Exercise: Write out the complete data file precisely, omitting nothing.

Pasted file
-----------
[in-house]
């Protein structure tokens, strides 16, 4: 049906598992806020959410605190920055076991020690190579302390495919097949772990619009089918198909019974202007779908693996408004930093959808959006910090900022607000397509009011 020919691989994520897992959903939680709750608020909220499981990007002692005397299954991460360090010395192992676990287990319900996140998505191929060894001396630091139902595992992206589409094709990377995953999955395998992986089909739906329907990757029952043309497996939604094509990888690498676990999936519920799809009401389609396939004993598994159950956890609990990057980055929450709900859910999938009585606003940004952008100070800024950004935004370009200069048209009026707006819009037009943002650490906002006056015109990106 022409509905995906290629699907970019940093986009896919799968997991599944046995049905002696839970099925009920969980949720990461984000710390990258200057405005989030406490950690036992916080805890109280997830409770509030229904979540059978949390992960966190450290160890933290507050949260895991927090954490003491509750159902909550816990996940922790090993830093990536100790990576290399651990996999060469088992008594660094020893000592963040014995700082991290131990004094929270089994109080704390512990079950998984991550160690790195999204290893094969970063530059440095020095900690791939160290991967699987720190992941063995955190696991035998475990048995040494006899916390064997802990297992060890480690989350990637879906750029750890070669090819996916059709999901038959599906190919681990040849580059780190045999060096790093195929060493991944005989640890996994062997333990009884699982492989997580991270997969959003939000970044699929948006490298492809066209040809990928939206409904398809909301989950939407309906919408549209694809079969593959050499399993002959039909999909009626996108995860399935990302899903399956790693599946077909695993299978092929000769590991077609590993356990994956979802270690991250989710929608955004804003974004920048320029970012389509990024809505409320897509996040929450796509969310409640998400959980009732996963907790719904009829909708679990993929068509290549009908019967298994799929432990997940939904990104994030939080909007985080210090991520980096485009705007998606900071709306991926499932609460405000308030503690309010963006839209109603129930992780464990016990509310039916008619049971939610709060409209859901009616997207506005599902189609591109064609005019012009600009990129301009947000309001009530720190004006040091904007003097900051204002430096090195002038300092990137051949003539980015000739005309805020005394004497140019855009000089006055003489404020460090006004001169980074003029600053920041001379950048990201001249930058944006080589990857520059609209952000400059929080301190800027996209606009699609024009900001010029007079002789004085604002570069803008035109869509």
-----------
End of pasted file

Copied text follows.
[in-house]
């Protein structure tokens, strides 16, 4: 049906598992806020959410605190920055076991020690190579302390495919097949772990619009089918198909019974202007779908693996408004930093959808959006910090900022607000397509009011 020919691989994520897992959903939680709750608020909220499981990007002692005397299954991460360090010395192992676990287990319900996140998505191929060894001396630091139902595992992206589409094709990377995953999955395998992986089909739906329907990757029952043309497996939604094509990888690498676990999936519920799809009401389609396939004993598994159950956890609990990057980055929450709900859910999938009585606003940004952008100070800024950004935004370009200069048209009026707006819009037009943002650490906002006056015109990106 022409509905995906290629699907970019940093986009896919799968997991599944046995049905002696839970099925009920969980949720990461984000710390990258200057405005989030406490950690036992916080805890109280997830409770509030229904979540059978949390992960966190450290160890933290507050949260895991927090954490003491509750159902909550816990996940922790090993830093990536100790990576290399651990996999060469088992008594660094020893000592963040014995700082991290131990004094929270089994109080704390512990079950998984991550160690790195999204290893094969970063530059440095020095900690791939160290991967699987720190992941063995955190696991035998475990048995040494006899916390064997802990297992060890480690989350990637879906750029750890070669090819996916059709999901038959599906190919681990040849580059780190045999060096790093195929060493991944005989640890996994062997333990009884699982492989997580991270997969959003939000970044699929948006490298492809066209040809990928939206409904398809909301989950939407309906919408549209694809079969593959050499399993002959039909999909009626996108995860399935990302899903399956790693599946077909695993299978092929000769590991077609590993356990994956979802270690991250989710929608955004804003974004920048320029970012389509990024809505409320897509996040929450796509969310409640998400959980009732996963907790719904009829909708679990993929068509290549009908019967298994799929432990997940939904990104994030939080909007985080210090991520980096485009705007998606900071709306991926499932609460405000308030503690309010963006839209109603129930992780464990016990509310039916008619049971939610709060409209859901009616997207506005599902189609591109064609005019012009600009990129301009947000309001009530720190004006040091904007003097900051204002430096090195002038300092990137051949003539980015000739005309805020005394004497140019855009000089006055003489404020460090006004001169980074003029600053920041001379950048990201001249930058944006080589990857520059609209952000400059929080301190800027996209606009699609024009900001010029007079002789004085604002570069803008035109869509």